We tend to think of black holes as some kind of cosmic vacuum cleaner, constantly sucking in all the material around it. And while it is true that if you managed to carefully drop an object into a black hole, you’d never ever get that object back, under normal circumstances, black holes are actually remarkably bad at pulling material that close.
There are two reasons. First, black holes aren’t actually attractive to anything for any reason other than gravity. Much like our solar system is in a stable orbit around the sun, the vast majority of a galaxy is in a stable orbit around the black hole, with no real reason to go plunging towards the centre of the galaxy.
Second, black holes are bad at being astronomical vacuum cleaners because they are very inefficient at getting material close enough to them to cross the event horizon—the point at which the black hole’s gravitational pull becomes so great as to make escape impossible—and add to the mass of the black hole. Even small black holes, which exist in great numbers in a galaxy, are much better at tearing a companion star apart than they are at actually growing their own size by consuming the other star.
Material near a black hole tends to form what’s called an accretion disk—a thin, rapidly rotating disk outside the event horizon of the black hole. The gas trying to get to the black hole will speed up the closer it gets to the black hole, and any jostling between gas particles will heat the gas to incredibly high temperatures. At these temperatures, the gas will start glowing in X-rays, which flow out vertically away from the disk. Sometimes this process also causes huge galactic winds, which pushes material vertically away from the galaxy. A significant fraction of the material which could otherwise have made it to the black hole will get pushed straight back out again before it gets particularly close.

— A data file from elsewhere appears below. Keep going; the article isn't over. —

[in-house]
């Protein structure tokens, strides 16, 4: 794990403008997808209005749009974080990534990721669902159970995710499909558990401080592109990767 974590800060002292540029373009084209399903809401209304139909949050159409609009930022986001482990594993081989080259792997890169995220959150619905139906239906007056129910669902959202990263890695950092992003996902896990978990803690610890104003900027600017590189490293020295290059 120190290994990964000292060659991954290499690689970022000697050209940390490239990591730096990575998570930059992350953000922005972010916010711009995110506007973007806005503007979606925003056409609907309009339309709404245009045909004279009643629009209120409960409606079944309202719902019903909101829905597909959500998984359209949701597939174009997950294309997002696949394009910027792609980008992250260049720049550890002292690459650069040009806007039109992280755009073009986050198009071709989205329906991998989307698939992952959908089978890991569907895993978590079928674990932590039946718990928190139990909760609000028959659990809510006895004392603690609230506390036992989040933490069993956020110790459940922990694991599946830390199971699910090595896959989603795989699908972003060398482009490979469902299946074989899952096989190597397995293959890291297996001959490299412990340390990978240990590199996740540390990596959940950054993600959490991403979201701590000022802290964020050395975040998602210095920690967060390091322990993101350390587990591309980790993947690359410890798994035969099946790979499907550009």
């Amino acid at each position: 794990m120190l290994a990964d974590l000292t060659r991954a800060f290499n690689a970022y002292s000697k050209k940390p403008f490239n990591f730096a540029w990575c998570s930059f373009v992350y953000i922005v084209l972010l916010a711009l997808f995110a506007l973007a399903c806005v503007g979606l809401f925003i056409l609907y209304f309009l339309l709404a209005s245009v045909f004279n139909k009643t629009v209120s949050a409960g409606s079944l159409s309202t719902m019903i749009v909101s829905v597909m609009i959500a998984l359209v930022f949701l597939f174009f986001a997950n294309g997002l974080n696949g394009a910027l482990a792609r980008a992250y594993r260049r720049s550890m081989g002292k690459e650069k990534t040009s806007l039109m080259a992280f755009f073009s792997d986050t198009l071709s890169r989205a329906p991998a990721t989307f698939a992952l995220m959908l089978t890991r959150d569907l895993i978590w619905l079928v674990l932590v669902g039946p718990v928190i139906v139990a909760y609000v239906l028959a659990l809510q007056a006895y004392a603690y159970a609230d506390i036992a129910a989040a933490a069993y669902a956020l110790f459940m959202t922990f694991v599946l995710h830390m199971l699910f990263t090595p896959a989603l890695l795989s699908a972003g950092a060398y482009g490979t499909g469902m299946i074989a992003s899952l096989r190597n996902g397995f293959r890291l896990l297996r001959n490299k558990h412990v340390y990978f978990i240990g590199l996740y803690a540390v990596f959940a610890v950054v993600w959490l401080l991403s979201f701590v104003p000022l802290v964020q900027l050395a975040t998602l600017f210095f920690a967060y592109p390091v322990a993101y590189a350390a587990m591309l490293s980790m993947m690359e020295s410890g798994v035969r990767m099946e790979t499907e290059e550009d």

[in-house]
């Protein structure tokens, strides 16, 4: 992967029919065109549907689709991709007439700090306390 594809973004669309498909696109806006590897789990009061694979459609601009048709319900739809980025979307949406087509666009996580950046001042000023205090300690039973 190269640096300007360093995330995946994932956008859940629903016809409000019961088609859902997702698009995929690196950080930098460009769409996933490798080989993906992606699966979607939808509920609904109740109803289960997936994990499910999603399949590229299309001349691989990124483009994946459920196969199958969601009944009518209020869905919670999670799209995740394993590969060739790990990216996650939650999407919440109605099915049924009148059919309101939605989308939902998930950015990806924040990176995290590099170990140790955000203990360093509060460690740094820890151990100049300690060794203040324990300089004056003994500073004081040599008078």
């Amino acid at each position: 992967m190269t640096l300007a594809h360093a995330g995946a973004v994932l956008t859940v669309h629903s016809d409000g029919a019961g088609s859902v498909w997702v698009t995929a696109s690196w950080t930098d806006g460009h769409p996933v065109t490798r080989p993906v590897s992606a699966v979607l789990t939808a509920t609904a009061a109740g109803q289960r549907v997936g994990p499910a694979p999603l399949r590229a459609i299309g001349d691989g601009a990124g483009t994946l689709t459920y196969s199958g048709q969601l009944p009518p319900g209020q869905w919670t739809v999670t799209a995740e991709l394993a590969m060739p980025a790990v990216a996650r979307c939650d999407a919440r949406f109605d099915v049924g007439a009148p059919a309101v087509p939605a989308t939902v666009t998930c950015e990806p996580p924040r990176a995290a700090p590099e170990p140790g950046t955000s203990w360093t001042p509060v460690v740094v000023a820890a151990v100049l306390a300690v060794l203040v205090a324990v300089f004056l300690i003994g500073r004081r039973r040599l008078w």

But that is assuming that there is a lot of material near the black hole, actively falling towards the event horizon. The supermassive black holes in the centers of galaxies have an additional problem: there might not even be any material close enough to it in the first place. The Milky Way’s central black hole, for instance, seems to be surrounded by stars, but almost no gas, so there is no accretion disk around our black hole.
In order to be shredded by a black hole, a star would have to come very close to the black hole. We’ve been able to watch the star that orbits the black hole in the centre of the Milky Way orbits once every fifteen years—which is a really short time astronomically speaking. It comes within a light-day—about 26 billion km, which is only five times the distance between the sun and Neptune—of the event horizon, and that is still not close enough to get torn apart or sucked in.
The fastest way for a black hole to grow in size—at least, as far as we know right now—is by crashing into another galaxy. When that happens, after things settle down, the heaviest objects will wind up in the centre, which for two galaxies will be the two black holes. Over time, the two black holes will lose enough energy while orbiting each other to merge into a single black hole. If the other galaxy was about the same mass as the original galaxy, this should double the mass of the black hole in one fell swoop—much more efficient than than by trying to build mass with gas or matter falling into it.